<Isarra> I am negative. The ability to quickly toggle between colours, brush sizes, etc was taken away and replaced with stuff that didn't help me at all. Call me selfish, but that was my experience. Others have their own complaints, and they're the ones you'd want to talk to because they at least aren't bitter about having lost the thing.
<marina> s/yes/yay
<wowsig> marina, :)
<sumanah> I wanted to mention an upcoming informal "job fair" this weekend, online, where people will share job opportunities http://copperbadge.dreamwidth.org/742432.html
<mizmo> yeh, i dont have any problems with toggling between those quickly at all
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<nirbheek> njerichelimo, No problem :)
<Isarra> If you want a specific brush size, you type it in. Proper is having a range of them where you just select the right one. Gimp used to have this, though clunkily. Photoshop also had this last I checked, and it was also clunky, but it is needed.
<sumanah> and folks who have free time next week and own smartphones can help us test the new "upload a photo right from your phone to Wikimedia Commons" feature: https://www.mediawiki.org/wiki/Mobile_QA/Commons_uploads
<wowsig> mizmo, IMO, I don't consider it disheartening at all. I believe all the other projects would give their ears to have users to comment on their usability or design. People use a product or don't. Open Source projects are lucky in that case. 
<mizmo> you can still have a range where you select them - you just select a different brush head instead of modifying the brush width, not too hard
<sumanah> I love that in open source I can help people I've never even met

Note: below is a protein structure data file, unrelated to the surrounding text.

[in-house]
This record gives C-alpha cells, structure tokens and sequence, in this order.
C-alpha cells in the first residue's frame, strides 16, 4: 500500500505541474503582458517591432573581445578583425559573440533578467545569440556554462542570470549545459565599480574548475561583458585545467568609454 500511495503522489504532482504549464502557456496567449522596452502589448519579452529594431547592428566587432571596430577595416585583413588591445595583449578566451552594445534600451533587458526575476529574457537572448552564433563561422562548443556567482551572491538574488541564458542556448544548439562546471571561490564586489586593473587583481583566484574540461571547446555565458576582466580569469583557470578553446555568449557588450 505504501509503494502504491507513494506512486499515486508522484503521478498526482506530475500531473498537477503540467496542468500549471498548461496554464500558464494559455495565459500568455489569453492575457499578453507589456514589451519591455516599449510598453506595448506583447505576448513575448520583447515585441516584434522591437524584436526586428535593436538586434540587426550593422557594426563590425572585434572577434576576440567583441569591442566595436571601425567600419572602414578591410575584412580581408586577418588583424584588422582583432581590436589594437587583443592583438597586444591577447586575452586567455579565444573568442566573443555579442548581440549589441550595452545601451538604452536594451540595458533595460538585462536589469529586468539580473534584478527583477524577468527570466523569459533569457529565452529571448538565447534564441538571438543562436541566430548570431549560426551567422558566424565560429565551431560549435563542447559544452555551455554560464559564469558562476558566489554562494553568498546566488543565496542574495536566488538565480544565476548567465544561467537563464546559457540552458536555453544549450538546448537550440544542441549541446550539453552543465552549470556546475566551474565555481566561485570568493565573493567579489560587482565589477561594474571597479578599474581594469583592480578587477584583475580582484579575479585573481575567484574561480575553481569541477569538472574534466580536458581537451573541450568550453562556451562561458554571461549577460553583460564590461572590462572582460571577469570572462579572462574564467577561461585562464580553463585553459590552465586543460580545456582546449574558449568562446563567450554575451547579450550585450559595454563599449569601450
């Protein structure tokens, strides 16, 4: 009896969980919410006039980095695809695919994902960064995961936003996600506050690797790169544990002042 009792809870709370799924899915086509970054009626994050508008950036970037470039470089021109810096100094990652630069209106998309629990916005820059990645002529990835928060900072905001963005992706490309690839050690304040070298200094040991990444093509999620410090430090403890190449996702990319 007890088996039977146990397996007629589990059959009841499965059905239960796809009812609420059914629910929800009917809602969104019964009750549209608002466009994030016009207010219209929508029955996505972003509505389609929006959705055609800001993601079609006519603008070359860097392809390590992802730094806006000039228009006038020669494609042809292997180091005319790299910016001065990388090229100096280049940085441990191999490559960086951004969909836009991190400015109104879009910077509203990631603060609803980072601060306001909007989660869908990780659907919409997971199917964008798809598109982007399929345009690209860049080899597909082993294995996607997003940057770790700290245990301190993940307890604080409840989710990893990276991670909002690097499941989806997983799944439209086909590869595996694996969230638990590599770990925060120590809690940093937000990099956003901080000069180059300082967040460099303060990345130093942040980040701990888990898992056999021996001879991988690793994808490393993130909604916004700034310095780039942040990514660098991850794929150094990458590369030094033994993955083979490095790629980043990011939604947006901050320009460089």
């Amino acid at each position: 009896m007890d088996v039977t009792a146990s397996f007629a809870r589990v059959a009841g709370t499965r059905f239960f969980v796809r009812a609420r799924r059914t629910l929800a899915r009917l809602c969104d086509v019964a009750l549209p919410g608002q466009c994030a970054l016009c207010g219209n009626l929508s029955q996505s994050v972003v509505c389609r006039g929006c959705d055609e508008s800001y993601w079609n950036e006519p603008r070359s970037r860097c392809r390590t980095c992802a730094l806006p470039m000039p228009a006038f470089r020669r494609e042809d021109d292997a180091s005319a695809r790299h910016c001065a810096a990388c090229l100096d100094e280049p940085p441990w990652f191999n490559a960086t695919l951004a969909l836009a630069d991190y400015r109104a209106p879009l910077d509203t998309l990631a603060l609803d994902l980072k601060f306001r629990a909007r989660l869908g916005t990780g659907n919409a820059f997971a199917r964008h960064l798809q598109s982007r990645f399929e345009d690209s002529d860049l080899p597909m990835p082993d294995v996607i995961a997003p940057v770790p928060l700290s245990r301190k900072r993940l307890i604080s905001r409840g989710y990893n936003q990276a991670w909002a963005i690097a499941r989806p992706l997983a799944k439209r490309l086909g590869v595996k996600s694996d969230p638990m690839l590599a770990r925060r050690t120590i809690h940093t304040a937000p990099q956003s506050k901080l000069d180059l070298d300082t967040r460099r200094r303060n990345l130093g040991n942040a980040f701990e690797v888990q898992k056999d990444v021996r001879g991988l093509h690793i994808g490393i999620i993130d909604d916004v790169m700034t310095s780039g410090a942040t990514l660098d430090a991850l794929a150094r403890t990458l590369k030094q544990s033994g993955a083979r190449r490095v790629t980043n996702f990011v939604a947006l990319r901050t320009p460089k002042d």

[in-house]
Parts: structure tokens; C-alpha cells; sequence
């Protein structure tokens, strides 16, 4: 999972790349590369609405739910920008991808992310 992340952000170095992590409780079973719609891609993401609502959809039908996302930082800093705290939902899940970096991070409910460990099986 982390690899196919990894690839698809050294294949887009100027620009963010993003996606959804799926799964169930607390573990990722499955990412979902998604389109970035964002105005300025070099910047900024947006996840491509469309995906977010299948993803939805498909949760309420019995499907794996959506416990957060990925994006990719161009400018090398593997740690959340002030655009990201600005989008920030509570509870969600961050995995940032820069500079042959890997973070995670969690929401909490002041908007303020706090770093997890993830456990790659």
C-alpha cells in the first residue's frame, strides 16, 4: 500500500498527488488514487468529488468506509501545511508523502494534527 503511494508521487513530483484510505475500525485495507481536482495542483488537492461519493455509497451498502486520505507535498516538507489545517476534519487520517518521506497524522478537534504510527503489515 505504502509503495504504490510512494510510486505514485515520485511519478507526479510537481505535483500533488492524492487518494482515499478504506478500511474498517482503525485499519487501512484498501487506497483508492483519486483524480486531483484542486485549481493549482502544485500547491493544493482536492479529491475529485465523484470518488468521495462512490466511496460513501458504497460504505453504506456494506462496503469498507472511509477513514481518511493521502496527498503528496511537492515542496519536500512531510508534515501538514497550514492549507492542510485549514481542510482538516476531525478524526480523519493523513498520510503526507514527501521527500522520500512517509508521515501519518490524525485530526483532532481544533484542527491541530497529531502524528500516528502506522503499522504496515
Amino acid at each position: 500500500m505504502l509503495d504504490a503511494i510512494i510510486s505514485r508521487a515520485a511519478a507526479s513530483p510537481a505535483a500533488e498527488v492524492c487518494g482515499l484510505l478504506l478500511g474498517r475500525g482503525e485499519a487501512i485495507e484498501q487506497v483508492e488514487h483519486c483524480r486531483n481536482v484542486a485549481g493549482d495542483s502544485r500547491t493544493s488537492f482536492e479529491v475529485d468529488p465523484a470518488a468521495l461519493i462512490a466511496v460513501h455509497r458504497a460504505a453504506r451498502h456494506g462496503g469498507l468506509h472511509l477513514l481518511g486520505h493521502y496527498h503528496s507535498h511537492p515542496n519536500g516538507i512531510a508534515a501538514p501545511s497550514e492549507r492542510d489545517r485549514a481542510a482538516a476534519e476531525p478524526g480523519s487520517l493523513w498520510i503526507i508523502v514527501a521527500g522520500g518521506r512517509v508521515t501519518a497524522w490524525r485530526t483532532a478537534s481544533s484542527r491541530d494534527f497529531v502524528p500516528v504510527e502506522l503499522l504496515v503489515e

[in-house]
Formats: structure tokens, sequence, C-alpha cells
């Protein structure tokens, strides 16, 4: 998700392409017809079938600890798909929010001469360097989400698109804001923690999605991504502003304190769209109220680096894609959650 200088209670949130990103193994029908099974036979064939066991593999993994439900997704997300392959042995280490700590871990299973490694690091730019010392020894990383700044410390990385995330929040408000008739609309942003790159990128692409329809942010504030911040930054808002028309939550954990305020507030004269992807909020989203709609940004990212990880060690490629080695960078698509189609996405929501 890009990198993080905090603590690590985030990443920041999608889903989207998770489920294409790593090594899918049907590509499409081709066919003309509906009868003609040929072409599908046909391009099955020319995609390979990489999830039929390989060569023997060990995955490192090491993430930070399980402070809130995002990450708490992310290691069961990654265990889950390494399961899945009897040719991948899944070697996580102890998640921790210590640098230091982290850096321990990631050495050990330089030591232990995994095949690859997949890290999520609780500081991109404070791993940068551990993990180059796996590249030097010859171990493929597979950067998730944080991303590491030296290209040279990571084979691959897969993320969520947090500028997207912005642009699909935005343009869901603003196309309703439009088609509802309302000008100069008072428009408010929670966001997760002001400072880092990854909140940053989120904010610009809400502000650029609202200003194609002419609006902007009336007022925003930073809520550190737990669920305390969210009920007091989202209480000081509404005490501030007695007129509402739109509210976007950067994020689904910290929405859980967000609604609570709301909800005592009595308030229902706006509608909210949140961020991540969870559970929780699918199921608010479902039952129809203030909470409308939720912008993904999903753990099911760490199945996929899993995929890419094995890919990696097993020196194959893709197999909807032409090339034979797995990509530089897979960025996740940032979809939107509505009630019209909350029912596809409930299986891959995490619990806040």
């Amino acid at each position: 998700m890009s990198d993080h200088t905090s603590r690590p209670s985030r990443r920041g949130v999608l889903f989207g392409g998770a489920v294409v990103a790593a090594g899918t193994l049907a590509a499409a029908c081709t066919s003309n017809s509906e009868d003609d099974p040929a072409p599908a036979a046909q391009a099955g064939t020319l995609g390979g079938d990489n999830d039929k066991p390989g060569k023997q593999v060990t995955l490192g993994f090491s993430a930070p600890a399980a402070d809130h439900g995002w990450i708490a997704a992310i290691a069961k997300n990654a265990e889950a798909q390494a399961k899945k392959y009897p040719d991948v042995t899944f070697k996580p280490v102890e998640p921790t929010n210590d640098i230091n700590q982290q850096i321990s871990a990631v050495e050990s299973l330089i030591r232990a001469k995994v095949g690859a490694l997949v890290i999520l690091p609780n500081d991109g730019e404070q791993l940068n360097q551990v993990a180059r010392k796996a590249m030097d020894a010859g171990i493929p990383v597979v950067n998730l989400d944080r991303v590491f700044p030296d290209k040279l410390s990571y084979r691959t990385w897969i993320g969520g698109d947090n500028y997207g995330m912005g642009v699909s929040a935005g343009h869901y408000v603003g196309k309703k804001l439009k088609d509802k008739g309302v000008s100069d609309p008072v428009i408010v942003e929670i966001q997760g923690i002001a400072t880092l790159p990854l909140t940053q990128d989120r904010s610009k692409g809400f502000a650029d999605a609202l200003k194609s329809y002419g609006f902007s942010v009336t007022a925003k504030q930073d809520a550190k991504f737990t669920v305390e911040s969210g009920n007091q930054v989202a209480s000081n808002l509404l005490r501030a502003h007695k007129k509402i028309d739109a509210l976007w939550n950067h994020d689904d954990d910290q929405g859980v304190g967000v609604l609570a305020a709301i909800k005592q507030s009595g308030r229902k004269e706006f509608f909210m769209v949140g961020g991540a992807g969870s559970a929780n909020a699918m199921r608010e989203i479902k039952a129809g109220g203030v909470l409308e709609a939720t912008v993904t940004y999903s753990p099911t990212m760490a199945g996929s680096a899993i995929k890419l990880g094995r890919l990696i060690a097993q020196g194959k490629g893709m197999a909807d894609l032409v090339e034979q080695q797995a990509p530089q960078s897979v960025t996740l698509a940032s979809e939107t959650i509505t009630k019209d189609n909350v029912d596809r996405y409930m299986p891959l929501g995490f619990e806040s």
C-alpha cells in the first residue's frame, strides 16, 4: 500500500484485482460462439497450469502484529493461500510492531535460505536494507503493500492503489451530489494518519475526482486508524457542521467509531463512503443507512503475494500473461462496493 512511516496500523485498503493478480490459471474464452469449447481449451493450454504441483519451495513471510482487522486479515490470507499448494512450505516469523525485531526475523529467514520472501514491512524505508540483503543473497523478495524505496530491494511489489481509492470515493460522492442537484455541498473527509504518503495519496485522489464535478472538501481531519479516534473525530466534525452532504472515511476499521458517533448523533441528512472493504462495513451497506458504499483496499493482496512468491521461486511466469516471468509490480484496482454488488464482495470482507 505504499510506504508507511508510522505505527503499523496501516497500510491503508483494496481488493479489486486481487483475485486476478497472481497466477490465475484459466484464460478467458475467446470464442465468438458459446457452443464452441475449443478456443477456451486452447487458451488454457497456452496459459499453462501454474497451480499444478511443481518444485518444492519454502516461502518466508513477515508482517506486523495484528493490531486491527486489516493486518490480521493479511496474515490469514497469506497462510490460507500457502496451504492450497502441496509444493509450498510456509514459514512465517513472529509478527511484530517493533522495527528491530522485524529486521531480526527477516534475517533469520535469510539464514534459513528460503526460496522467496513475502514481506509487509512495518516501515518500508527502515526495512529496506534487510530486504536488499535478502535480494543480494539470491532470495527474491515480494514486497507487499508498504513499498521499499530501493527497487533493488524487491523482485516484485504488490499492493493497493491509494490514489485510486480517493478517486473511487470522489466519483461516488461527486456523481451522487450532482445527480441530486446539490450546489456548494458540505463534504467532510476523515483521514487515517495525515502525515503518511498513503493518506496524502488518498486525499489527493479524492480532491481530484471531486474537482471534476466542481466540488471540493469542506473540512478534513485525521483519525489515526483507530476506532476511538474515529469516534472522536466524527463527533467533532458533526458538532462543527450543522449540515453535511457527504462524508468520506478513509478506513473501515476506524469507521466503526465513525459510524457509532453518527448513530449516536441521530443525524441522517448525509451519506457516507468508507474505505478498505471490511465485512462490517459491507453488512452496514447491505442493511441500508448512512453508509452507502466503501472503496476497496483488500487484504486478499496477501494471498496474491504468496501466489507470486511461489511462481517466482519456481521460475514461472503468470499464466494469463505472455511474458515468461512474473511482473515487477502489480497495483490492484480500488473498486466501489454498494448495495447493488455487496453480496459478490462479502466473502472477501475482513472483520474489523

<mizmo> wowsig, it's true, and the feedback loop is so quick
<mizmo> i've worked on proprietary apps before, the feedback loop with users is ridiculously long. months, if you're lucky
<sumanah> like, I can help people while I sleep
<mizmo> in floss you can get feedback the same day you did the mockups
<mizmo> the price you pay though is in the negativity of the feedback
<wowsig> Although it does become very overwhelming to collate all the data from all the sources and derive meaning out of it.
<mizmo> for example, last week i got a usability bug that said i must not have a college education and am quite stupid
<mizmo> they get personal and mean :(
<sumanah> this is where bug triage & feedback wranglers like valeriej are handy
<Isarra> It used to be that way - select a brush of the right size and use it. Now all brushes are the same size and there is a slider. That is not usable.
<mizmo> it's hard to, exactly right, to collate the data and derive meaning
<sumanah> they learn the skill of looking at feedback like that, constructively engaging where possible, and passing *useful* bug reports on to contributors